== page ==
Then again the light seemed to fade from before his eyes, and he looked up, and, behold, a mist, of the colour of blood, had come over the sun; and the bank of black cloud had risen very high, and its edges were tossing and tumbling like the waves of an angry sea. And they cast long shadows, which flickered over Schwartz’s path.
Then Schwartz climbed for another hour, and again his thirst returned; and as he lifted his flask to his lips, he thought he saw his brother Hans lying exhausted on the path before him; and, as he gazed, the figure stretched its arms to him, and cried for water. “Ha, ha,” laughed Schwartz, “are you there? Remember the prison bars, my boy. Water indeed! Do you suppose I carried it all the way up here for you?” And he strode over the figure; yet, as he passed, he thought he saw a strange expression of mockery about its lips. And, when he had gone a few yards farther, he looked back; but the figure was not there.
And a sudden horror came over Schwartz, he knew not why; but the thirst for gold prevailed over his fear, and he rushed on. And the bank of black cloud rose to the zenith, and out of it came bursts of spiry lightning, and waves of darkness seemed to heave and float between their flashes over the whole heavens. And the sky where the sun was setting was all level, and like a lake of blood; and a strong wind came out of that sky, tearing its crimson clouds into fragments, and scattering them far into the darkness. And when Schwartz stood by the brink of the Golden River, its waves were black, like thunder clouds, but their foam was like fire; and the roar of the waters below, and the thunder above, met, as he cast the flask into the stream. And, as he did so, the lightning glared into his eyes, and the earth gave way beneath him, and the waters closed over his cry. And the moaning of the river rose wildly into the night, as it gushed over the Two Black Stones.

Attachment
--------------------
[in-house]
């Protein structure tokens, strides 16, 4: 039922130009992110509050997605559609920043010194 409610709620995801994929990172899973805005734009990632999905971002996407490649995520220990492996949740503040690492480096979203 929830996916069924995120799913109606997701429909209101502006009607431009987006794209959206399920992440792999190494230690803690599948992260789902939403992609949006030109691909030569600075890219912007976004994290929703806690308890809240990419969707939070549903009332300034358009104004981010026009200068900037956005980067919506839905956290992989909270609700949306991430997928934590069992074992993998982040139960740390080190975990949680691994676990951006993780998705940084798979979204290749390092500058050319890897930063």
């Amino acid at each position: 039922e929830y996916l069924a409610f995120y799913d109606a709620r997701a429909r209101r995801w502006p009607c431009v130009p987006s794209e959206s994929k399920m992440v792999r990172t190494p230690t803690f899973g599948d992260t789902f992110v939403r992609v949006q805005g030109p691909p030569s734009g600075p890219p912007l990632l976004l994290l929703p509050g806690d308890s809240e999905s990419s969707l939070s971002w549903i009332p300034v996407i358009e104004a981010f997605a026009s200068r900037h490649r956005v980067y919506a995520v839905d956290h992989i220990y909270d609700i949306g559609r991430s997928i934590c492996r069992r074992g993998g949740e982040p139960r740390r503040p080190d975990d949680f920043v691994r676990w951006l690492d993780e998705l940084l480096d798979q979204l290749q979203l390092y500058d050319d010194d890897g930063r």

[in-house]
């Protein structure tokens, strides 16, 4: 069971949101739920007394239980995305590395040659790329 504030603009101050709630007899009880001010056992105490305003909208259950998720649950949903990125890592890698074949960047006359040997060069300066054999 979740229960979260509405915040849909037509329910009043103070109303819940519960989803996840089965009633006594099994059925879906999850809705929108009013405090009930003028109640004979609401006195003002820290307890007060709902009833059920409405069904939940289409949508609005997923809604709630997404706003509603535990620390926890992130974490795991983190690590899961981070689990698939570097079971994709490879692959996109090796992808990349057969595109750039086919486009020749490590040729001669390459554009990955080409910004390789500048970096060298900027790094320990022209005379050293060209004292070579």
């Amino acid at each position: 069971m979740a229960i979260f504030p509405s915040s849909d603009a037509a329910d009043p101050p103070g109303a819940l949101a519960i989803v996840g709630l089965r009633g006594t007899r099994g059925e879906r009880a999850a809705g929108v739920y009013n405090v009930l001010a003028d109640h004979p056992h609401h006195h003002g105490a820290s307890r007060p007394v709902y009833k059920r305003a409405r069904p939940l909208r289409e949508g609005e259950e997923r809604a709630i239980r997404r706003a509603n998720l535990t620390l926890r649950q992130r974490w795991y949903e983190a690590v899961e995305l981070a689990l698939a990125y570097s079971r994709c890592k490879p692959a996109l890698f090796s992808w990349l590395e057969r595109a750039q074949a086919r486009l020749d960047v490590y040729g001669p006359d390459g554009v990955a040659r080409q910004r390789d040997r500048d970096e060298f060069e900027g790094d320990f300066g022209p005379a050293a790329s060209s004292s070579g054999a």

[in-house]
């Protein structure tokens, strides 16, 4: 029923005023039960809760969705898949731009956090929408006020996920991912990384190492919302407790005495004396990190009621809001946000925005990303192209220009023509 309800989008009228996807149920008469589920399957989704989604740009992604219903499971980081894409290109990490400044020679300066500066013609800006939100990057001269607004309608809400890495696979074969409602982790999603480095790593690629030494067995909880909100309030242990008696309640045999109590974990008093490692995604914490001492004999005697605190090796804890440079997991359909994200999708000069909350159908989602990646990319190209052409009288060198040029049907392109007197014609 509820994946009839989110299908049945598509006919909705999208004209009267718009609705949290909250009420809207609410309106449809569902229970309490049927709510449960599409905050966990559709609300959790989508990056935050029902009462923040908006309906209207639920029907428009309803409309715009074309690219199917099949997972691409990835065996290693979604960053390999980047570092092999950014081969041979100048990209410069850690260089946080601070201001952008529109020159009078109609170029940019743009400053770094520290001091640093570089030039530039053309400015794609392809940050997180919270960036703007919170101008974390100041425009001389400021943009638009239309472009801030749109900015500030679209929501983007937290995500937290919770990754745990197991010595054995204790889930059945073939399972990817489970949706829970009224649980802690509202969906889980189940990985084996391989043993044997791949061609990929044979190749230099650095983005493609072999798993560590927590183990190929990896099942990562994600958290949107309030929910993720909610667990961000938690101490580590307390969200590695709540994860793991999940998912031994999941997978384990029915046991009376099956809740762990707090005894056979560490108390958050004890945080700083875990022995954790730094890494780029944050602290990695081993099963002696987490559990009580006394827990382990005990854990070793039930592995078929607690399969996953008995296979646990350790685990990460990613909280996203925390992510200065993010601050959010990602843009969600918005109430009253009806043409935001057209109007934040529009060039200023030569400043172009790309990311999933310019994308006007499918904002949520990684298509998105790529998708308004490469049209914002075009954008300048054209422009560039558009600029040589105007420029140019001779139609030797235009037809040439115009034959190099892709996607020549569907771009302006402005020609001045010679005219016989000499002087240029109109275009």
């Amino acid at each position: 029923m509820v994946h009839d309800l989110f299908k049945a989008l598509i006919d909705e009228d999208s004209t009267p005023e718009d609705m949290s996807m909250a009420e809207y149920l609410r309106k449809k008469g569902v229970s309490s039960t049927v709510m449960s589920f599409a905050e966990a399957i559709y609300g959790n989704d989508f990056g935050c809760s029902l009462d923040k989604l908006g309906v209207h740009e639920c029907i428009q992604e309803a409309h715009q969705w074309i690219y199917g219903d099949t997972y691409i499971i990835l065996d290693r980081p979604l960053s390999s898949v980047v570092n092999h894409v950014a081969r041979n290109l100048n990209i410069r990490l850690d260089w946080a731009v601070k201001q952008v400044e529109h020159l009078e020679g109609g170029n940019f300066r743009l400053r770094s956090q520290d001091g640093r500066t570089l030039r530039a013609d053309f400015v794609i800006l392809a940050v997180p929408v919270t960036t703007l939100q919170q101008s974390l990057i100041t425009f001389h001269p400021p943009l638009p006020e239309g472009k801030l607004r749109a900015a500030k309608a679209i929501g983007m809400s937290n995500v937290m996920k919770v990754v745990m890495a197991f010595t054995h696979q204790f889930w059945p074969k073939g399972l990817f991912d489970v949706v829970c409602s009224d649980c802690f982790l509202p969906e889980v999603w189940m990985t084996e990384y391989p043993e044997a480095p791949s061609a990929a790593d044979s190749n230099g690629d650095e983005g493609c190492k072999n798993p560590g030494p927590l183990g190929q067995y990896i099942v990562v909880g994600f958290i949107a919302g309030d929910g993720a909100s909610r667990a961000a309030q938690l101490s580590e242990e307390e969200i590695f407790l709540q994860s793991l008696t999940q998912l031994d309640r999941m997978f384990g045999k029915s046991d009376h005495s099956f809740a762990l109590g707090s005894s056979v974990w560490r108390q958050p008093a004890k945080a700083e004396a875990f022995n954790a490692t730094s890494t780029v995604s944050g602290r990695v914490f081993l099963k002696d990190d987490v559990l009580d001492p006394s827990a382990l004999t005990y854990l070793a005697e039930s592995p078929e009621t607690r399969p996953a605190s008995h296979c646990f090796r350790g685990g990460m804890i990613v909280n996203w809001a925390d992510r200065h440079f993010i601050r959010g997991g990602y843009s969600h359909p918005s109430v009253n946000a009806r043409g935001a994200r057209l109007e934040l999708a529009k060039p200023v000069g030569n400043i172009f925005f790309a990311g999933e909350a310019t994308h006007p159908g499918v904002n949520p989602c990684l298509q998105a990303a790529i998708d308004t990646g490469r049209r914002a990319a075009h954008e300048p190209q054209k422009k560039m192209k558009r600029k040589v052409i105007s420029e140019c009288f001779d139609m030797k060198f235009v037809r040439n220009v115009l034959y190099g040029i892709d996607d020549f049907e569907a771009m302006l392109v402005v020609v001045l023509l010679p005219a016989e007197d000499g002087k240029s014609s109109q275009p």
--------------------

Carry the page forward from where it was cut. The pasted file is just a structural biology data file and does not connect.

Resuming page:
When Gluck found that Schwartz did not come back he was very sorry, and did not know what to do. He had no money, and was obliged to go and hire himself again to the goldsmith, who worked him very hard, and gave him very little money. So, after a month or two, Gluck grew tired, and made up his mind to go and try his fortune with the Golden River. “The little king looked very kind,” thought he. “I don’t think he will turn me into a black stone.” So he went to the priest, and the priest gave him some holy water as soon as he asked for it. Then Gluck took some bread in his basket, and the bottle of water, and set off very early for the mountains.